From Morning to Midnight
Wigmore Hall, London
Queen Elizabeth Hall, London
Like eating bran, new music is assumed to be somehow good for you; purgative and healthy. But in a month full of significant premieres, ENO was smart enough to ignore the air of hair- shirtedness that hangs over so much of the contemporary music scene. Instead it marketed its new commission From Morning to Midnight (FMTM) as interesting and exciting theatre, and that is exactly what it is.
Let me say straight off that I'd recommend FMTM to anyone: there's some excellent writing from composer and librettist David Sawer - who draws from the 20th-century lexicon without falling into cliche - and fine performances from John Daszak as the bank clerk, Linda Kitchen as his daughter, and Susan Bickley as his wife. It's also great to look at, and if you're a fan of Richard Jones's gutsy productions, the visual jokes (of which there are many) won't fail to amuse. But I'm not convinced that this opera is finished - by which I don't mean that there isn't enough music. The ideas are sharp but the delivery is stilted through exaggeration and repetition. In part this is a nod to Expressionist theatre, but it also smacks of a lack of compositional confidence. Instinct tells me that FMTM, which currently runs for 80 minutes, would shine more brightly for being condensed.
The plot works on several levels; as a straight narrative tracing the bank clerk's excursion into crime from domestic inertia and emotional impotence; as an interesting satire on redemption; and as a rather less interesting satire on capitalism. Sawer's musical effects are brilliant - the whiz of bicycle wheels, the buzz of flies, the clatter of cooking, the lurch of vomit - and his depictions of hysteria are astonishing. But he lacks the courage to deal with the grotesqueries and move on. A chunk of Tannhauser is played ineptly on the daughter's synthesizer and interrupted by a tooth-grindingly dull conversation about pork chops. Twice. Or was it three times? Believe me, I'm the last person to wince at Wagner being lampooned, but once is enough. It's the same with the flies, the bikes and the whores in the night-club (which is one of the most well-written and shocking scenes), the repetition numbs. Coupled with the sneeringly anti-capitalist didactic and apparent terror of women, FMTM seems to have been influenced by The Young Ones. Small wonder that the performer most readily brought to mind by Daszak's dazed bank clerk is Alexei Sayle.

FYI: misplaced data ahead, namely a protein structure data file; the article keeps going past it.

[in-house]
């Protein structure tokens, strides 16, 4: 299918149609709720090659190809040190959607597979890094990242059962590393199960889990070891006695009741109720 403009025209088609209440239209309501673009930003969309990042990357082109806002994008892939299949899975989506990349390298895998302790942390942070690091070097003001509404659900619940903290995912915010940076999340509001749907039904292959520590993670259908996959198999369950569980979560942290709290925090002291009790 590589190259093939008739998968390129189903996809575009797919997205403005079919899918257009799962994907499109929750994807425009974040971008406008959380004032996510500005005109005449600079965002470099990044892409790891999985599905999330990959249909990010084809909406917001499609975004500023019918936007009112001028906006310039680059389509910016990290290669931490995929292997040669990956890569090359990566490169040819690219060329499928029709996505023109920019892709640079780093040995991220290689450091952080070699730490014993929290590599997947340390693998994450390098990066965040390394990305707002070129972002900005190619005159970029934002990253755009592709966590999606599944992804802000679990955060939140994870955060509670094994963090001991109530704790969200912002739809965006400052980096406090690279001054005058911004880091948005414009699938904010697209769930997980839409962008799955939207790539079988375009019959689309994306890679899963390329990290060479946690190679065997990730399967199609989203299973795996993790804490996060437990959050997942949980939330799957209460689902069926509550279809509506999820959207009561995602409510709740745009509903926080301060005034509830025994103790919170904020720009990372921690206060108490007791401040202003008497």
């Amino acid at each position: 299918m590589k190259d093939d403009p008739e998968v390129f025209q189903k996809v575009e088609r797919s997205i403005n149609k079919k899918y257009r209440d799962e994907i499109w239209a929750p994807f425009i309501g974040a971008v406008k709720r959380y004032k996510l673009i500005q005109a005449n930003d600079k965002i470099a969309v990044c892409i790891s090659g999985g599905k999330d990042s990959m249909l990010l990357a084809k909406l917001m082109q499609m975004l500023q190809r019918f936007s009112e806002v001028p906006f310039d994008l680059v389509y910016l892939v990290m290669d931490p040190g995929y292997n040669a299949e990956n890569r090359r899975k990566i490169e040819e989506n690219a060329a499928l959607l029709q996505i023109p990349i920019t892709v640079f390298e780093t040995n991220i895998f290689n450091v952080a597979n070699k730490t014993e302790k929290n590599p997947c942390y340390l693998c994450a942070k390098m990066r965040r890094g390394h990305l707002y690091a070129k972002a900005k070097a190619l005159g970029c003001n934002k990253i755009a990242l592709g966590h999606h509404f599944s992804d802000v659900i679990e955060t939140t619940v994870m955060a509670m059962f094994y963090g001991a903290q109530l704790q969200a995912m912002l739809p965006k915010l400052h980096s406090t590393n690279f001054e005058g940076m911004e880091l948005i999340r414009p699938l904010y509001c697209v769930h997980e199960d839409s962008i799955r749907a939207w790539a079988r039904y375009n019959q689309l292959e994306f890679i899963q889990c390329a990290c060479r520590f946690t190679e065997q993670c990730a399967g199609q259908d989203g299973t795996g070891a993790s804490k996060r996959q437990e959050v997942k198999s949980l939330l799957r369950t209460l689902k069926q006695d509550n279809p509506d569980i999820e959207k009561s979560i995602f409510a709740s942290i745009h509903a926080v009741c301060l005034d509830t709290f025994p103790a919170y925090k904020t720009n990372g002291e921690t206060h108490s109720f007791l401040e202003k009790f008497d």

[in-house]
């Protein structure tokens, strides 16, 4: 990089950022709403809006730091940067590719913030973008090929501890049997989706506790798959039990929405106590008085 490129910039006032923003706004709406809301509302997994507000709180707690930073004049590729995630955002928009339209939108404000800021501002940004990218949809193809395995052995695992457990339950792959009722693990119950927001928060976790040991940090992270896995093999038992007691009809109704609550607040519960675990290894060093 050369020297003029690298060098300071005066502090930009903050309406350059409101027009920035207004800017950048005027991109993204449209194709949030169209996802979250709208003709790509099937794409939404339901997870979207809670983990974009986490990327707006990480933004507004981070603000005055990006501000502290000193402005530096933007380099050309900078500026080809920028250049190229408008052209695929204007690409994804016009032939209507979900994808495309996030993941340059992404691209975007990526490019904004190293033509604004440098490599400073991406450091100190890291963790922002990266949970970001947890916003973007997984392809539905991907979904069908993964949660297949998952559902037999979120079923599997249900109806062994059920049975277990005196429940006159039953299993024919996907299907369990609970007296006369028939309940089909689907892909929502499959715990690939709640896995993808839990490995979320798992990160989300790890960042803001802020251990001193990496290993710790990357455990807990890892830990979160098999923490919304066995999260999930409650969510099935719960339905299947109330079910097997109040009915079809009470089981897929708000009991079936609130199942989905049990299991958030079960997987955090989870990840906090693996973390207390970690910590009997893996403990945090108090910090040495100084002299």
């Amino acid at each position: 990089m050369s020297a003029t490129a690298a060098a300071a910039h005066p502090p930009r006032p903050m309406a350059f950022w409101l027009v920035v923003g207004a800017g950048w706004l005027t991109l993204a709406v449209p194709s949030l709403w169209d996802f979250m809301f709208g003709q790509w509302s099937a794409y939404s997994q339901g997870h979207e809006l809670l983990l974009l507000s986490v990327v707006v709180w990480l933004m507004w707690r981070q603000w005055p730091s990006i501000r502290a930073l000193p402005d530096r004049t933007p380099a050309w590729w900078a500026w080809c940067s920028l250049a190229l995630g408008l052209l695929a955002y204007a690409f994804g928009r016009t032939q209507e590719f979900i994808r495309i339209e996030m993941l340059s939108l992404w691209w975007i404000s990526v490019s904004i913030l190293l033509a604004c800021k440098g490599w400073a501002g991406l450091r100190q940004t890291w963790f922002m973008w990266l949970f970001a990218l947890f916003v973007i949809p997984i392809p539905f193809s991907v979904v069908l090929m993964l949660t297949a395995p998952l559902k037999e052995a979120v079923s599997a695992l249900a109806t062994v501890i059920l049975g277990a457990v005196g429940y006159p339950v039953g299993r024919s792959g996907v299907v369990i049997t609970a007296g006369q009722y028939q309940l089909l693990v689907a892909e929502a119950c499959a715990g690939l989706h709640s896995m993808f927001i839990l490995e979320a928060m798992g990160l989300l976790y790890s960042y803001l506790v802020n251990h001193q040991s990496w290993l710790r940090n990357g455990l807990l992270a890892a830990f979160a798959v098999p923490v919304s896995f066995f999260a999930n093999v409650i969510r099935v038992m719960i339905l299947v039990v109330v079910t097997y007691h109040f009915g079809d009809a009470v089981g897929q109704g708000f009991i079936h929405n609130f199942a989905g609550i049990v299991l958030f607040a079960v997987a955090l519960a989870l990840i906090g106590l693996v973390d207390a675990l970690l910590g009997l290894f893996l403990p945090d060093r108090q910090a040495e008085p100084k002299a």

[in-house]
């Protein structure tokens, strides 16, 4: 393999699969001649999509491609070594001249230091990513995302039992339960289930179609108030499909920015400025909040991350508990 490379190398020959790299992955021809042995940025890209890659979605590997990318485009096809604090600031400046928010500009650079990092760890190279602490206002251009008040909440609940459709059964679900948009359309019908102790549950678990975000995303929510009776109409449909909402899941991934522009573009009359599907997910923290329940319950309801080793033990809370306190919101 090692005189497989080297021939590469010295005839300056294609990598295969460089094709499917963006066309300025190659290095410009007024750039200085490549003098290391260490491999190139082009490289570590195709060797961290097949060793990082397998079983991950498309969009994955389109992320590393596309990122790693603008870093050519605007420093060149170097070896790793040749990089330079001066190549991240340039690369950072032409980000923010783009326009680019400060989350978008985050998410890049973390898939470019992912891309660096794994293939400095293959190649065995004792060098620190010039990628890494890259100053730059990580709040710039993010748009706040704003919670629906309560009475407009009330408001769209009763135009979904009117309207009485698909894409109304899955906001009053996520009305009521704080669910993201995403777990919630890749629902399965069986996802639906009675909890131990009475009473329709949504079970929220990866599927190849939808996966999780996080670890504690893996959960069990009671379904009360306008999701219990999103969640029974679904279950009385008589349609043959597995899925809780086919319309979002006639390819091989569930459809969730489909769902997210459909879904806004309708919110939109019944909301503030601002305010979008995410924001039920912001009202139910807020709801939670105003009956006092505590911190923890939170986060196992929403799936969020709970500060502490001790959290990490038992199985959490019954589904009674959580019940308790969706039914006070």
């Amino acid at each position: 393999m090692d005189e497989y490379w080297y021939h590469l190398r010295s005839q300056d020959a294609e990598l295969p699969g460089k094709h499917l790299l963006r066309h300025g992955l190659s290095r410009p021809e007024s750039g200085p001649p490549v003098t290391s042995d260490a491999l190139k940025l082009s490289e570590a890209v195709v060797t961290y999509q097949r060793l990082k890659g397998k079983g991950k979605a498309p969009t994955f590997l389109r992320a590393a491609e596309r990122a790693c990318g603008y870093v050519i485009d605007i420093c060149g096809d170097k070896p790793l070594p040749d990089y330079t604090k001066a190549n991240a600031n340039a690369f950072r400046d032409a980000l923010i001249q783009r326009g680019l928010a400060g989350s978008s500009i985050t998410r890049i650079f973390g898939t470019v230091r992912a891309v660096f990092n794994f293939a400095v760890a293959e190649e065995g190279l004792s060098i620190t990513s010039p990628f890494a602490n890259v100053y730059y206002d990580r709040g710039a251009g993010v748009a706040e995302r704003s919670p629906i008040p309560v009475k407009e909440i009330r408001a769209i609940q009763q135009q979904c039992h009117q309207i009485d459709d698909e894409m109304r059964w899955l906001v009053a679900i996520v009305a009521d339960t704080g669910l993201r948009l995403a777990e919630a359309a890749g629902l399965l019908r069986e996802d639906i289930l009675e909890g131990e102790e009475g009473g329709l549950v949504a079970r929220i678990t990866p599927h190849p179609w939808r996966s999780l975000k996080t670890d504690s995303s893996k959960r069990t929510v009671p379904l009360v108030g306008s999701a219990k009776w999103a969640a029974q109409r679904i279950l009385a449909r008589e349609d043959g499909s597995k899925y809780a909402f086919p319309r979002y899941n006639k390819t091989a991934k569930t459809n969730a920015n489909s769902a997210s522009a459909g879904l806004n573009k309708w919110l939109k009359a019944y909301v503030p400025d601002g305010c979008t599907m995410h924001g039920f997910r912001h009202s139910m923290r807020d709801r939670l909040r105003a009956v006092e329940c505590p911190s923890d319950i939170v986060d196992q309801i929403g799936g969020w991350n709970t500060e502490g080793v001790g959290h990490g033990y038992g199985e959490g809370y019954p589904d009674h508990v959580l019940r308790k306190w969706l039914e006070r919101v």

Sawer has an audacious talent and this is a vast circus of a piece, but the intimate and less obviously political exchanges are the most interesting. (I'd love to hear him do a love story after this.) Among the smaller parts Heather Shipp (Hostess 3) and Gail Pearson (Salvation Army Girl) stood out for their clear, natural singing. A shame then that some of this was lost under the orchestration, and curious that the singers aren't miked throughout the opera instead of only fleetingly in the final scene. Still, I look forward to hearing Sawer's next work and hope that he moves past the influence of alternative comedy. Yes, people are suckers for being taken in by shopping channels and quick-fix confessionals. Yes, it's funny. But it's so last century darling.
Geoffrey Burgon probably isn't considered important by the contemporary music clique. Why? Because, like Lowell Lieberman and Ned Rorem, he writes intelligent, lyrical settings of beautiful poetry. So the premiere of his John Donne song-cycle Heavenly Things was slipped unobtrusively into baritone Christopher Maltman's Wigmore Hall recital between Schumann's Husarenlieder Op 117 and Liederkreis Op 24. …